Caminar – Skila Brown

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caminar

I read this juvenile book because it’s up for an award.  Written in poems, this is the story of Carlos who lives in a small village in Guatemala in 1981.  As the army and the gorillas battle, Carlos’ childhood ends as he runs into the jungle to his grandmother’s village.  The poems vary in length and have dramatic pauses when needed.  Confusion is clear in the beginning as Carlos and his friends try to understand what a communist is, why soldiers play soccer with them, and ultimately why gunfire rains down on the village.

Poems have a very visual layout.  Sometimes they are shapes, other times free verse, and even other times with dramatic pauses or lines skipped, much like a pause when reading – or how Carlos is thinking.  I especially liked “Argument with a Boy” which is once he has run into the woods, seen people of his village marched into trenches (presumably shot or perhaps told to march).  The layout has a conversation on the left and a separate one on the right.  In between the differing thoughts is simply stated “I walked” every other line.  This helps the reader understand the loneliness, the hope and the fear he feels, but mostly that he just keeps walking alone and questioning himself since there is no one else to talk to.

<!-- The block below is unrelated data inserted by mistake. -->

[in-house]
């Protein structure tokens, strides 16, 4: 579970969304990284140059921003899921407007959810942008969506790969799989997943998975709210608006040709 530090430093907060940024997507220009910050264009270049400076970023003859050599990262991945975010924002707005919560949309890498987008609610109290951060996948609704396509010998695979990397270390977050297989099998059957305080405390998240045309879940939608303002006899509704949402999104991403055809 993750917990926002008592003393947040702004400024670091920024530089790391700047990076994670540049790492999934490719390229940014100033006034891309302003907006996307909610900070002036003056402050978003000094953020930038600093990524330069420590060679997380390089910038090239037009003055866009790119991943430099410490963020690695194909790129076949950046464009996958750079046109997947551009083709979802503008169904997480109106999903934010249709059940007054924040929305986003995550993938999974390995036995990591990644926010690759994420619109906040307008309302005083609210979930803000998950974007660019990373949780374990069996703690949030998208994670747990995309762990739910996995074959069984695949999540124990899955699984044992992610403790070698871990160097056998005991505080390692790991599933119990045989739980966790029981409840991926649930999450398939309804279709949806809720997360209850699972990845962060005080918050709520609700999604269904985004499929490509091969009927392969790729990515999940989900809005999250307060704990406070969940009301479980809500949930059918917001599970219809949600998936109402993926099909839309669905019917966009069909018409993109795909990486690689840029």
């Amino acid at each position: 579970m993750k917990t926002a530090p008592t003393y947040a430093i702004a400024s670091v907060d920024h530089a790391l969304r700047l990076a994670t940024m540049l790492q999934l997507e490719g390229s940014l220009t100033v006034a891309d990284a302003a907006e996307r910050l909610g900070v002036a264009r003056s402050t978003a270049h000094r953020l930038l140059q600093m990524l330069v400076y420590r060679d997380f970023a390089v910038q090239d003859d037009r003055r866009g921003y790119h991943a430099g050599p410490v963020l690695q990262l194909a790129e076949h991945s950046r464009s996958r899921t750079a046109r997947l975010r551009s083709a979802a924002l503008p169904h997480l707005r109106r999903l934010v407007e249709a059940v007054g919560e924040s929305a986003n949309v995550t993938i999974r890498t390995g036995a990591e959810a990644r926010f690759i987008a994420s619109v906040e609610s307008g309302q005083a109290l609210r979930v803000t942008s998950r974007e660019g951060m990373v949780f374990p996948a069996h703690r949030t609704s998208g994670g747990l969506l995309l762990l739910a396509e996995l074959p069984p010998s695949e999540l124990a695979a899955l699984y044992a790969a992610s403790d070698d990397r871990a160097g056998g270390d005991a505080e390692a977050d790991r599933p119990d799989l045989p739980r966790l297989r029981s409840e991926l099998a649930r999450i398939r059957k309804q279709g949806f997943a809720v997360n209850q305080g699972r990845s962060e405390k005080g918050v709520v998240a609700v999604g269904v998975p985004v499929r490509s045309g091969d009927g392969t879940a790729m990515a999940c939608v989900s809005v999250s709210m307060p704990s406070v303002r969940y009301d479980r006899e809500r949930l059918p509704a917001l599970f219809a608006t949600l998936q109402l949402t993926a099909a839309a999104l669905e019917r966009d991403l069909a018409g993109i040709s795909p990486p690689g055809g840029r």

Soon Carlos joins the Gorillas, not quite ready to fight with them, but they allow him to camp with them, and befriend him, especially another young boy.

I don’t think this book will win the Teen Book Award for which it is nominated, but if an English class wanted to study poetry, how to read the spaces, the variety of poems, or the shapes, it would be a good read.  Interesting, war focused, spoken very honestly like a preteen boy….. some kids, perhaps those reluctant to poetry especially, would enjoy the read…. but I don’t expect it to win the award.  Partly due to its topic and partly due to the format.  But I thought it was well written, honest, and a creative delivery – but I also love poetry so maybe I’m always one to support.

Carlos does make it up the mountain to his Abuela’s village and warns them the army is coming.  They all escape to the trees with his warning. in other words —-  They live; he is a man (in his eyes).  He has saved a village when he has lost his own.

The truth of what happens to his village is difficult for Carlos to grasp, but an epilogue set in 2014 brings some closure for him, and for the reader.

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